Recent developments in alliance formation point to interesting possibilities.
Let’s consider Tamil Nadu first. The DMDK has now allied itself with PMK, MDMK and BJP, eschewing both the DMK and the INC. That makes the contest three cornered. The three corners are established regardless of whether one approaches the problem from conventional wisdom or recent Opinion Poll results. Though the two routes seem to take exactly opposite paths in arriving at the same conclusion. Opinion polls give the BJP 12% and the DMDK 4%. Conventional wisdom would flip those numbers. But regardless, along with the PMK and MDMK, the alliance will probably garner 20% votes any which way one approaches it.
If one wants to be charitable to the INC, one could call this contest in Tamil Nadu quadrangular. But one doesn’t. For the three corners have a vote share of greater than 20% each with the AIADMK crossing the 30% threshold. The INC at its most optimistic best is likely to remain in single digit in terms of vote share.
The hard bargain of AIADMK with the Left suggests, the party (or, the Chief Minister at least) was anyway confident that the DMDK wouldn’t have allied with the DMK. That’d have been the only real threat in terms of conventional wisdom for a significant AIADMK victory. From an opinion poll perspective, the AIADMK will have to worry about either the BJP or INC joining the DMK. Neither of which seem to have fructified. So, Ms Jayalalitha has enough reasons to not part with 6 constituencies that the Left demanded; increasing her own strike rate seems logical in such a three cornered contest. After all, the Left parties aren’t as shameless as say the other smaller parties in the state to jump from AIADMK to DMK in the same cycle. Their threshold for jumping ship, if history is an indicator, is one cycle. Not zero. The DMK’s allies are now a couple of Dalit Parties and a Muslim one. None big enough to threaten the AIADMK in more than a couple of seats.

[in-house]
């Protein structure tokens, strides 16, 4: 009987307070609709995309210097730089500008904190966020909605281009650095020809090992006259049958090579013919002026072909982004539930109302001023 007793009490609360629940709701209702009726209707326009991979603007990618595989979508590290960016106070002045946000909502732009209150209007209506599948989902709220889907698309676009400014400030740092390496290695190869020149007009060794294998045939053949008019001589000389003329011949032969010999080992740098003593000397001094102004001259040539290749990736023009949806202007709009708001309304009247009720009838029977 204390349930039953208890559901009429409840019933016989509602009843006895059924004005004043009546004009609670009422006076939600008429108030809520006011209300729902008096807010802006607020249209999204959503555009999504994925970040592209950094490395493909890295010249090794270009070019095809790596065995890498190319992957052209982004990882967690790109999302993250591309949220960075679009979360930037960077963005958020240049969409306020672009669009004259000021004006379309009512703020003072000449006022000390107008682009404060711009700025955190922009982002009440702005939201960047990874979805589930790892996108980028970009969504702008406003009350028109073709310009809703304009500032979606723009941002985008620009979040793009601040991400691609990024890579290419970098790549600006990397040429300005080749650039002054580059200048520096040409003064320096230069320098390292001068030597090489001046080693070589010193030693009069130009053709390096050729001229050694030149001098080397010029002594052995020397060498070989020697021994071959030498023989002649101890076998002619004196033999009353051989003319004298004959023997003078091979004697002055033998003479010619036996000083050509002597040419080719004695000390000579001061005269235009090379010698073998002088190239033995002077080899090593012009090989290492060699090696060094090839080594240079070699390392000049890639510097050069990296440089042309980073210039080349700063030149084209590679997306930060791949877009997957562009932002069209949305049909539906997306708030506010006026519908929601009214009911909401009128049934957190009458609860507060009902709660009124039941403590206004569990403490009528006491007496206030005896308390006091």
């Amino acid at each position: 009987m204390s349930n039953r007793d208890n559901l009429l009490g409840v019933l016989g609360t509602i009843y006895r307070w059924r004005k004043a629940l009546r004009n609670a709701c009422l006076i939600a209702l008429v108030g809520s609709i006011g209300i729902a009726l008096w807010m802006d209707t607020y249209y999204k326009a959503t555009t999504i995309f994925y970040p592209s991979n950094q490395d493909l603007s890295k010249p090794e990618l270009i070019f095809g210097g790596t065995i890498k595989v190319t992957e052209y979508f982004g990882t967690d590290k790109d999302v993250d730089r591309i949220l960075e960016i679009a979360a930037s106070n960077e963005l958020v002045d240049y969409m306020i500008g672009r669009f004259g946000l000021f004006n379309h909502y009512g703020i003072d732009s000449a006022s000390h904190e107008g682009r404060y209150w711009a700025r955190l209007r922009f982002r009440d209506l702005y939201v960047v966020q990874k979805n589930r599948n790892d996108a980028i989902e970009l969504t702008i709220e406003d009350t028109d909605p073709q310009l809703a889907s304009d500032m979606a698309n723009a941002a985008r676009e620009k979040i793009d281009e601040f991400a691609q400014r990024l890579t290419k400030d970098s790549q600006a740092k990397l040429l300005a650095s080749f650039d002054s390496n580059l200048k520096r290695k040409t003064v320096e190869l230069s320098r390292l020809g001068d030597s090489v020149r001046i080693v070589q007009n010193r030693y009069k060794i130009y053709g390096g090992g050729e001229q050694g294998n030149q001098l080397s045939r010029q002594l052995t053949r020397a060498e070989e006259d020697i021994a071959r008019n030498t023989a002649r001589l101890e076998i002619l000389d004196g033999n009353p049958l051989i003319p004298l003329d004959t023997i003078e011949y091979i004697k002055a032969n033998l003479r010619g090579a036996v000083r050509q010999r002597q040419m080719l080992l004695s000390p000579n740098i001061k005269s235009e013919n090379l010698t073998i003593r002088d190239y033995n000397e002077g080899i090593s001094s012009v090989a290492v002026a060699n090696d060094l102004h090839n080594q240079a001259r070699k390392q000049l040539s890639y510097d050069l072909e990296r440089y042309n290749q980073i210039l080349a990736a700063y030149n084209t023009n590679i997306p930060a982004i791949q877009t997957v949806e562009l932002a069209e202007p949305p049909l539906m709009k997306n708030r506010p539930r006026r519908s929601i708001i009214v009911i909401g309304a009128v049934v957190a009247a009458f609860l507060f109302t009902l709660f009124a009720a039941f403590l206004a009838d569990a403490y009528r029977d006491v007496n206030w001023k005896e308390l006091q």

From the perspective of either national party, this multi cornered contest is ultimately a good thing. For it results in one of the Dravidian parties winning by a landslide based on the election cycle’s dynamic. The BJP will be entitled to think that brings most of the 39+1 seats to their alliance after the elections. The INC will think that takes away most of the 39+1 from the NDA as Ms Jayalalitha explores her own bid. Replace one Dravidian protagonist with the other, the situation for the national parties remains identical. So, they might as well collude to make the contest in Tamil Nadu multi cornered than split the seats between mutually incompatible local parties.
Now consider the newly created State of Seemandhra. Unlike in Tamil Nadu, the contest there has been reduced in dimension somewhat. Or, perhaps not. The contest there was largely bipolar between YSRC and the TDP according to both Opinion Polls and conventional wisdom. And, in both assessments, the YSRC had a significant edge. Now, the dimensions have been further reduced. The TDP and BJP have entered into an alliance.
The extent of BJP’s support base and its tranferability are suspect and the race may or may not tighten. The bifurcation of the states and the TDP’s unviability in Telangana meant the prospect of losing Muslim votes wasn’t a real issue for the party. Therefore the alliance makes sense for the TDP if it wants to tighten the race. The question is — why is the BJP entering into such an alliance? There were originally three major possibilities: a YSRC sweep, a TDP sweep and a split in seats between the two camps. The YSRC sweep had a much higher probability than the other two possibilities. Now, by allying with the TDP, the BJP has probably improved the probability of splitting the seats between two camps. While a YSRC sweep still cannot be ruled out.
As in Tamil Nadu, it’s in the interests of the national parties to have a sweep in Seemandhra by either of these camps so that the entire bounty can be co-opted later. For this to happen though, the national party shouldn’t associate itself with any one of the parties too closely. And especially not with the party less strong — in this case the TDP. Because the best case scenario outcome of such an alliance is worse than than what’d have happened without the alliance. The YSRC, after the TDP entry, simply cannot join the NDA. A absurdly poor choice to have for the BJP. Either the BJP truly believed that YSRC was closer to the INC than what recent political rhetoric suggests or the BJP has incompetent analysts.